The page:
Our History

In 1987 Mrs Ann Hempsall and friends at Ancaster Day Centre started Headway Lincoln after Ann suddenly found herself in a caring role following her husband’s brain injury for which she received no help and support.  The branch committee would meet at Ancaster Day Centre and in 1993 Joan Hatcliff who was a manager at the centre welcomed only handful of people to the head injury group.  Hazel Cooper, Landlady of the Millers Arms on Lincoln High Street became involved in fundraising for the branch and in 1994, The Information and Resource Room based at Ancaster Day Centre was officially opened and a group met there twice a week.

After Joan left, Jo Fereday became involved and worked tirelessly for many years developing Headway Lincoln.  The group moved from The Information and Resource Room to a separate bungalow and Jo worked with Don Fraser to run a drop-in session there twice a week.  She also started a bi-weekly group in Spalding in the Shaw Trust Building, liaising with Kathy Lord at Allen House in Boston where another head injury group was set up which took place every Tuesday.  Jo ran the branch helpline, worked with the consultant at the head injury clinics and was often the link between hospital and social services on discharge, visiting patients in their own homes providing support and advice.  Sadly in 2000 Jo decided to resign from her role because of family health problems and the pressure that was put upon her due to the fact that professionals within Health and Social Care were becoming more and more reliant on her input and expertise to provide support that should have been their responsibility.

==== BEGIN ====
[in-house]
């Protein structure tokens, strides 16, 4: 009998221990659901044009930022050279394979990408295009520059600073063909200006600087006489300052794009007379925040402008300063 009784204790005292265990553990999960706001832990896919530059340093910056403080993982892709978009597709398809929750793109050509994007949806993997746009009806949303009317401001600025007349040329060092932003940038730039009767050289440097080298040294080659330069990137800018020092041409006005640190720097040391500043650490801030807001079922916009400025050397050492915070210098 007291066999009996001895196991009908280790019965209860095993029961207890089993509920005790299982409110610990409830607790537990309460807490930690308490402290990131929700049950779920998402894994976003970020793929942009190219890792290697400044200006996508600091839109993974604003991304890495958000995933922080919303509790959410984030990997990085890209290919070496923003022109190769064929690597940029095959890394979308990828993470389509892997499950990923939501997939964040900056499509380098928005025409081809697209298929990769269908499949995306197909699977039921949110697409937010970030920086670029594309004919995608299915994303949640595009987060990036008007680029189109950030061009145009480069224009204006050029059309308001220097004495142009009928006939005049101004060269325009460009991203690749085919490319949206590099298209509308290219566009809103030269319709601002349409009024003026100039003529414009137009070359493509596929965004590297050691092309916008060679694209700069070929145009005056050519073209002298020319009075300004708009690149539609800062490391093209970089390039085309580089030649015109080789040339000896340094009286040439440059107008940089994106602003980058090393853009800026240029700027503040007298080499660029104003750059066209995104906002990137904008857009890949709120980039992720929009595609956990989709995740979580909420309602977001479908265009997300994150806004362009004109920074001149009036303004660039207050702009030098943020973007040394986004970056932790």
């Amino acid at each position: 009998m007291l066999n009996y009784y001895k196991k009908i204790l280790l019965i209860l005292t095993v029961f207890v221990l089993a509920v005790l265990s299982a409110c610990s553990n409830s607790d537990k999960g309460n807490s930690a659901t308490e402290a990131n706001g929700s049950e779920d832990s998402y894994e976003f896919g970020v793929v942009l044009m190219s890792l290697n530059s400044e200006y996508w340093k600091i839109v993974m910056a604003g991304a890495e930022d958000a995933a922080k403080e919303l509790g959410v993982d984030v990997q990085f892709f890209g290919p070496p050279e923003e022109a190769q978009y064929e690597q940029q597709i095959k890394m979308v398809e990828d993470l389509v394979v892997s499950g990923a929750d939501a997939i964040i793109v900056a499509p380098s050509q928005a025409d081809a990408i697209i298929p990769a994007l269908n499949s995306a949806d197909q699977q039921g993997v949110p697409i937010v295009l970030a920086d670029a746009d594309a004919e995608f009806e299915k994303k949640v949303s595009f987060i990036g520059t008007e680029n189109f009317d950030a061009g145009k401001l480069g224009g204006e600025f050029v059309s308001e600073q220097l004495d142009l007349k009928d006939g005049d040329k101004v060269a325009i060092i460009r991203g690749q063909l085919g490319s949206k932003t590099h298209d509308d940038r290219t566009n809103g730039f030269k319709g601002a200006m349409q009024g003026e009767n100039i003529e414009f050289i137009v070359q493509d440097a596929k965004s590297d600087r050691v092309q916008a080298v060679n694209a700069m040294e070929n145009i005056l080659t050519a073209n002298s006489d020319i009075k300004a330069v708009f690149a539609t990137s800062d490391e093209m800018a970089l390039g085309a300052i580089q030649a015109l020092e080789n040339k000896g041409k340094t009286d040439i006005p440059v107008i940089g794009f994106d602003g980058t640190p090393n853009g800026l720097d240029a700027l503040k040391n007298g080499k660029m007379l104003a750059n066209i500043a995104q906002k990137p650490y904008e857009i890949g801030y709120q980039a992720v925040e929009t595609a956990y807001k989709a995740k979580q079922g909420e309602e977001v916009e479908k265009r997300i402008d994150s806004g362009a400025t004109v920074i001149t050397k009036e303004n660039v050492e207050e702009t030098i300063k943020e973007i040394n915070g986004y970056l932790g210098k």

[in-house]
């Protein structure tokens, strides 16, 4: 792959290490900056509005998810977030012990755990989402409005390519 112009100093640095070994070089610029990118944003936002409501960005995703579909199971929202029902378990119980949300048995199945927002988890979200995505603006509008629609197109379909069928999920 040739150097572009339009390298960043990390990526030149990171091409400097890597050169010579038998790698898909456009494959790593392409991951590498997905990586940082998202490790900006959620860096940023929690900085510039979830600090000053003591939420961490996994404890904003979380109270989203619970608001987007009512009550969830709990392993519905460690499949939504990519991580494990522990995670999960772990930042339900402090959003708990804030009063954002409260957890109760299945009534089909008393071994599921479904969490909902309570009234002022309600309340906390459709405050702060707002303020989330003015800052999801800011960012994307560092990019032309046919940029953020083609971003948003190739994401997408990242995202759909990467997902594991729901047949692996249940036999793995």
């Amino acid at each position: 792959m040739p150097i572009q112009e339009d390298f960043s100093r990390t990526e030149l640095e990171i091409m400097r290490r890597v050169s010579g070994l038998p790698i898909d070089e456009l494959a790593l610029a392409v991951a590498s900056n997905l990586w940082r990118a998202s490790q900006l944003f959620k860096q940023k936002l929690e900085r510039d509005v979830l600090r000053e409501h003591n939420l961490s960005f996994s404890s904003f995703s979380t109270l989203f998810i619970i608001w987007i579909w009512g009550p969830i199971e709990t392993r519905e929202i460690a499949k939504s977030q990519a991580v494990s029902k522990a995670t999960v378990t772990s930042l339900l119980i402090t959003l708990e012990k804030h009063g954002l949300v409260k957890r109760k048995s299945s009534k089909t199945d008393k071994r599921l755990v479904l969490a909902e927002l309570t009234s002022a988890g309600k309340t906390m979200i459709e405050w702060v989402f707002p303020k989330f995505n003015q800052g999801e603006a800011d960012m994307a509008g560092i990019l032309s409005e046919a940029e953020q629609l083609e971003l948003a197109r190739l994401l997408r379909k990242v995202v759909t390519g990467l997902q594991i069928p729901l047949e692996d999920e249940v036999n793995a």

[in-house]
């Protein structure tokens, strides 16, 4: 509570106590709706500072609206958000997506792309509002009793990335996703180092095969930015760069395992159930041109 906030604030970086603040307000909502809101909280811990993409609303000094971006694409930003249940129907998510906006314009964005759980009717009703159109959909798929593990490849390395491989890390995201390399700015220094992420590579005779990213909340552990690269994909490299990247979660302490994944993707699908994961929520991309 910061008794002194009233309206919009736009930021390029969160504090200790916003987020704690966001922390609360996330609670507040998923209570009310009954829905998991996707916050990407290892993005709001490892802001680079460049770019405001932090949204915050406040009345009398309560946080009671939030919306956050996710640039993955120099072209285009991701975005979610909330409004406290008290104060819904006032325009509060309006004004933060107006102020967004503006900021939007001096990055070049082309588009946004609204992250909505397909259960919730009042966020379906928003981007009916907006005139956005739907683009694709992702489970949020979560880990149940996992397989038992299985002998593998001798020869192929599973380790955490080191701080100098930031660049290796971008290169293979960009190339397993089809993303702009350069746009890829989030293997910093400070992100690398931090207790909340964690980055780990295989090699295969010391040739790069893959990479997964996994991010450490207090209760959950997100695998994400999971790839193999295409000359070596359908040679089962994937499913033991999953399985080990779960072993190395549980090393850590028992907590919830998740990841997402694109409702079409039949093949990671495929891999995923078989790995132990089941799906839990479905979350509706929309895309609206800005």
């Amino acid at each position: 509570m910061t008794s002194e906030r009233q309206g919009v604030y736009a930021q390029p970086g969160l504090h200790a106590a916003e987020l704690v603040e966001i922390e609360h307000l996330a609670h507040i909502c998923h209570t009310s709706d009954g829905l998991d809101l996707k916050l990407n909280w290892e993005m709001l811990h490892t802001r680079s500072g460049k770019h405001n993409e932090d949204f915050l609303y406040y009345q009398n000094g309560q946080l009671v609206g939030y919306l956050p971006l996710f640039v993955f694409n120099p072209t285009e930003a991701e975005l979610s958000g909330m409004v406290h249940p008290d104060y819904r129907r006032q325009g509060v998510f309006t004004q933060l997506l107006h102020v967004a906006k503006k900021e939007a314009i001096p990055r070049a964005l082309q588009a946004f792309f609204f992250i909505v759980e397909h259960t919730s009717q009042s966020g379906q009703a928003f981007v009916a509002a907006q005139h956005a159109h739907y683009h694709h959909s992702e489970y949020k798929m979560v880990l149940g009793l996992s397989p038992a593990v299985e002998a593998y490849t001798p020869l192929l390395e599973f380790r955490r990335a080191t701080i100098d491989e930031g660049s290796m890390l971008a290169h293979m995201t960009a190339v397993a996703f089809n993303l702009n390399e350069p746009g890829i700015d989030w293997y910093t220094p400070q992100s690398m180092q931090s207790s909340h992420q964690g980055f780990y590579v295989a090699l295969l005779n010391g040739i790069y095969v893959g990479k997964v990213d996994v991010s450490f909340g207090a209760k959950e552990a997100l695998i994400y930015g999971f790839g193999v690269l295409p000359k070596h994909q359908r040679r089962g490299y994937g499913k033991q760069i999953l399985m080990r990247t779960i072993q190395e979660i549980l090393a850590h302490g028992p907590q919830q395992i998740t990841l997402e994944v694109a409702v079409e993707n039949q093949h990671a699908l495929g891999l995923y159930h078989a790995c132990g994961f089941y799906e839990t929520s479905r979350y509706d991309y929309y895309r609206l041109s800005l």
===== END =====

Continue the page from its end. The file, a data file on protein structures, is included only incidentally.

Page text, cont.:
Mary Read took over the chairmanship and Lorna Stevens became treasurer of the branch and membership continued to grow, so much so that a drop-in was re-started in Lincoln in conjunction with social services and Mandy Shipman was the volunteer who ran this successfully for several years. 

The branch became a registered charity in 2013, and currently has groups in Lincoln, Boston and Grantham as well as community support given by the Information & Support Worker and the charities volunteers. The current Trustees of the charity have a wealth of brain injury experience between them.